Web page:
I was hoping we would have a plan to move back to containment mode. Build the testing centres and ramp up our ability to test like, a lot of people. With fast turn-around times. Then find all the existing clusters and do targeted quarantines. Every time a new case shows up, do contact tracing and test everyone, and try to put the genie back in the bottle. Only re-open the borders and flights as we have the capacity to test those who come in (and maybe keep up targeted quarantines for anyone brave enough to fly somewhere). And let everyone else go back to mostly normal activities.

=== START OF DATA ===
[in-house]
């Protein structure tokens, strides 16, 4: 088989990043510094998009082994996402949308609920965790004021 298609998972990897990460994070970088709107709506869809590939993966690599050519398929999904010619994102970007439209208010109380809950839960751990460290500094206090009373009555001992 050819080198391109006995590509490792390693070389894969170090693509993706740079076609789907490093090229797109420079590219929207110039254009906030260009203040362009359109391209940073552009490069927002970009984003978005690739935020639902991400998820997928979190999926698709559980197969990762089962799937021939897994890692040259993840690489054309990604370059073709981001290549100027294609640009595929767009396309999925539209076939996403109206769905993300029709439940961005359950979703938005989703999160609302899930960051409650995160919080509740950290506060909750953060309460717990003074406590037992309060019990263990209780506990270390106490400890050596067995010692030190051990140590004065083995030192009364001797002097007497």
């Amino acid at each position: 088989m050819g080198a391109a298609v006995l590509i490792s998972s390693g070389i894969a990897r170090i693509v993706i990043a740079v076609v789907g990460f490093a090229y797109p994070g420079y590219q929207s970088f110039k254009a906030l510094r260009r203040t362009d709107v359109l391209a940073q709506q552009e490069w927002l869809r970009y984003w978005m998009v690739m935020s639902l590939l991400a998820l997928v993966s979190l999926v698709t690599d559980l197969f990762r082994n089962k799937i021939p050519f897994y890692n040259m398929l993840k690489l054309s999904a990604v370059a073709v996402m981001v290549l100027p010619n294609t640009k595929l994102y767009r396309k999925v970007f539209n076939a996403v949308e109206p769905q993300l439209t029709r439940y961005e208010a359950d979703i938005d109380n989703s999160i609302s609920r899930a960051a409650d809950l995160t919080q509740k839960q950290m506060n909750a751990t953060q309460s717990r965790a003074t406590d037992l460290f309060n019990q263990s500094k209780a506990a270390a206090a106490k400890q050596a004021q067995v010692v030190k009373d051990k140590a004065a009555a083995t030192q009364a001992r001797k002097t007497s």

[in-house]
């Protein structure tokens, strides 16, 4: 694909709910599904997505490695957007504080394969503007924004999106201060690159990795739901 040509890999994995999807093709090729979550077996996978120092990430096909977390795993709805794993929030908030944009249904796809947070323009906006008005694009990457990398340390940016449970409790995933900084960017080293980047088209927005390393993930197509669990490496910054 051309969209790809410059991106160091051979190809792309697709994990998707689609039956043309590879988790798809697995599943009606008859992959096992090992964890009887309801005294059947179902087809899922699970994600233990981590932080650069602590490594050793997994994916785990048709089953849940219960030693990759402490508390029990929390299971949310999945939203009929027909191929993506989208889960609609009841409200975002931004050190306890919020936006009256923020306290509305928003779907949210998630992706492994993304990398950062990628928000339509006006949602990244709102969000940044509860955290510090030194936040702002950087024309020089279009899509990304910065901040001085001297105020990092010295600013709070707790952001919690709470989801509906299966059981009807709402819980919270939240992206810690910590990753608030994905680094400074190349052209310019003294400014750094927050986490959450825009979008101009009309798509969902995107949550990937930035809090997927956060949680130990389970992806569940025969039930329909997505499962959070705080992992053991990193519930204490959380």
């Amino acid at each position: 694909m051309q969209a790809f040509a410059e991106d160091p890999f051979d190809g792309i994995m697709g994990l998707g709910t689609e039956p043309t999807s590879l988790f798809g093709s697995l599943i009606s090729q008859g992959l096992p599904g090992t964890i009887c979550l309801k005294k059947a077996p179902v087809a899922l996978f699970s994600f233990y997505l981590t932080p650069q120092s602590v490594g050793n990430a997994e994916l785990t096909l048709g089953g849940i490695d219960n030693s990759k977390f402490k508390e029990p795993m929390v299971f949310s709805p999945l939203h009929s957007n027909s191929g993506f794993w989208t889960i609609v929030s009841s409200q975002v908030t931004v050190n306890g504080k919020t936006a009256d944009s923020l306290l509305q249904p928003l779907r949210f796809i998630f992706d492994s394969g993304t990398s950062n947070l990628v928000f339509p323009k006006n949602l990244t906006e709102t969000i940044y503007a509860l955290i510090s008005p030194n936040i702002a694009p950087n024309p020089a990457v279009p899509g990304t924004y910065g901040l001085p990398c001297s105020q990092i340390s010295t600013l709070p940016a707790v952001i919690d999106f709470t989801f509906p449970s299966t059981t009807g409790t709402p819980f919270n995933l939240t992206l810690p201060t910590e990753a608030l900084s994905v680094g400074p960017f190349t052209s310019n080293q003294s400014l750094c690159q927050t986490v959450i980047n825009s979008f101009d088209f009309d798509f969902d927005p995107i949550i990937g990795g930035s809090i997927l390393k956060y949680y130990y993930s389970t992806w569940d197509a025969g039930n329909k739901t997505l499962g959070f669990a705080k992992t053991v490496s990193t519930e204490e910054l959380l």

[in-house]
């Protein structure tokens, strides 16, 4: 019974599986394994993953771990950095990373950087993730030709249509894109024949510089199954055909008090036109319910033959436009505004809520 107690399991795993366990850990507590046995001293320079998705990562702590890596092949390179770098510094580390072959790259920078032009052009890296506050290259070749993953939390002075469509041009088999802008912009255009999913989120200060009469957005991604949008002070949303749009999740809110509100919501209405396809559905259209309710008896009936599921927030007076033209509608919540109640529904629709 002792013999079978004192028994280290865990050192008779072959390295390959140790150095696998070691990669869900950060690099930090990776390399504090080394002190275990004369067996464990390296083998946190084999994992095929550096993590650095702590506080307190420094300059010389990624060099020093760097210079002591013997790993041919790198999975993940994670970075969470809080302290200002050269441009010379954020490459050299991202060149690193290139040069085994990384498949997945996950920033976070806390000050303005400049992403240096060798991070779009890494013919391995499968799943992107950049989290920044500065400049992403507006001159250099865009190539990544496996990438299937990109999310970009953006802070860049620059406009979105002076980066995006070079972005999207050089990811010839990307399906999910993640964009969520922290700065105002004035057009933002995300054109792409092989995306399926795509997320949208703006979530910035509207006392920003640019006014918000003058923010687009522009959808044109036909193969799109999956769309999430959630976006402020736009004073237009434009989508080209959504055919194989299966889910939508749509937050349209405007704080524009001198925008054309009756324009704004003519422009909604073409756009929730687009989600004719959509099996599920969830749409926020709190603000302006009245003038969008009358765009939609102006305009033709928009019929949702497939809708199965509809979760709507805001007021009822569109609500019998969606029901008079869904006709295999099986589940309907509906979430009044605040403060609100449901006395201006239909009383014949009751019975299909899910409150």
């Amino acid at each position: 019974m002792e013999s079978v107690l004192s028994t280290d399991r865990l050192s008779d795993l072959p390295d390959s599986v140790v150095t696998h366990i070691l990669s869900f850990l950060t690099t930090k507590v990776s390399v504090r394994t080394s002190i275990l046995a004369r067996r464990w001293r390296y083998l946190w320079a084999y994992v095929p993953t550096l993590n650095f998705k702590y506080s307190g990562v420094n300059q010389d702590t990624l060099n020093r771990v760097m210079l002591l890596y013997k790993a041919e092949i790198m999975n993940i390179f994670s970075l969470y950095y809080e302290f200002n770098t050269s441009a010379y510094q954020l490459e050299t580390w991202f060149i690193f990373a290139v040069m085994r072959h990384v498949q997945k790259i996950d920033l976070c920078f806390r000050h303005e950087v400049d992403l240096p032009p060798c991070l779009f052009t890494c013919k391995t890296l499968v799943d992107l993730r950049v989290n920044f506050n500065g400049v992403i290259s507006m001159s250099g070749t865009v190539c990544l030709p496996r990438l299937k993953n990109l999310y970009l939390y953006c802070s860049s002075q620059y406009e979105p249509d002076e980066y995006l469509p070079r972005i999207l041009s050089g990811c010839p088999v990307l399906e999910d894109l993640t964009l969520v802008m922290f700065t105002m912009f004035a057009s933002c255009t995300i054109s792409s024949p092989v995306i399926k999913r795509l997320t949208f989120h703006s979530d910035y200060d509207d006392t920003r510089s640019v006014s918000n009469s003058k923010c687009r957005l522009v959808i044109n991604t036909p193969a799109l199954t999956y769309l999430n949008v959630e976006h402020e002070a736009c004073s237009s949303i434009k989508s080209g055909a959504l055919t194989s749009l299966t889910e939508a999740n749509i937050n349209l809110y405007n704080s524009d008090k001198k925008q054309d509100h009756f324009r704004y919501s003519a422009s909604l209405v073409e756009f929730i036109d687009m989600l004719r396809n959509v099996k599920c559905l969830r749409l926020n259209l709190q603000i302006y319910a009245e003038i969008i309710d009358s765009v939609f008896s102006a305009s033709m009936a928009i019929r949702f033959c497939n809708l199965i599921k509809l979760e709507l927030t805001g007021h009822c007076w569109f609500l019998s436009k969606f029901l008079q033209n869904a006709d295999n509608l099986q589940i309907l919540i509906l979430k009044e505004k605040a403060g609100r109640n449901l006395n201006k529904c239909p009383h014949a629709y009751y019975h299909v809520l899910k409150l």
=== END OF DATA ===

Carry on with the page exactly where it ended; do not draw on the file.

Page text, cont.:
Maybe also do some rapid build-out of hospital surge capacity. Not sure we can match China’s new facility in 10 days, but perhaps we can appropriate a few nearly complete condo towers (or dorms or office towers or whatever space) to add a few tens of thousands of new hospital beds. We still have some domestic industry left — if GM in the states can re-tool to make ventilators on automobile lines, we can possibly get the soon-to-be-mothballed Oshawa plant to do likewise. Another issue there is staffing. I think if we think of this as a true emergency and go on a war footing, we could train up some people to supplement the real health care workers. From what little I know, WW2 field medics had 10-12 weeks of training, from basically a standing start. We have lots of people with some non-specialized health/human anaotomy/medical technology knowledge: researchers, medical physicists, hygienists, technologists, technicians, dentists, veterinarians, as well as medicine & dentistry students and those who are caregivers for chronically ill family members. Given that we know the problem is mostly confined to a single condition, with a ~dozen complications, we could possibly train up some relief for healthcare workers in a few weeks if needed. Some licensing exemptions (or a new emergency licensing standard) would also be needed from the government’s side. But we could probably do it — I think I personally could get up to speed enough to be mostly useful to help the nurses and the other kinds of doctors in a crisis and help them cope with being spread thinner on our expanded number of beds (and also to be ready for the fact that some of them will get sick too).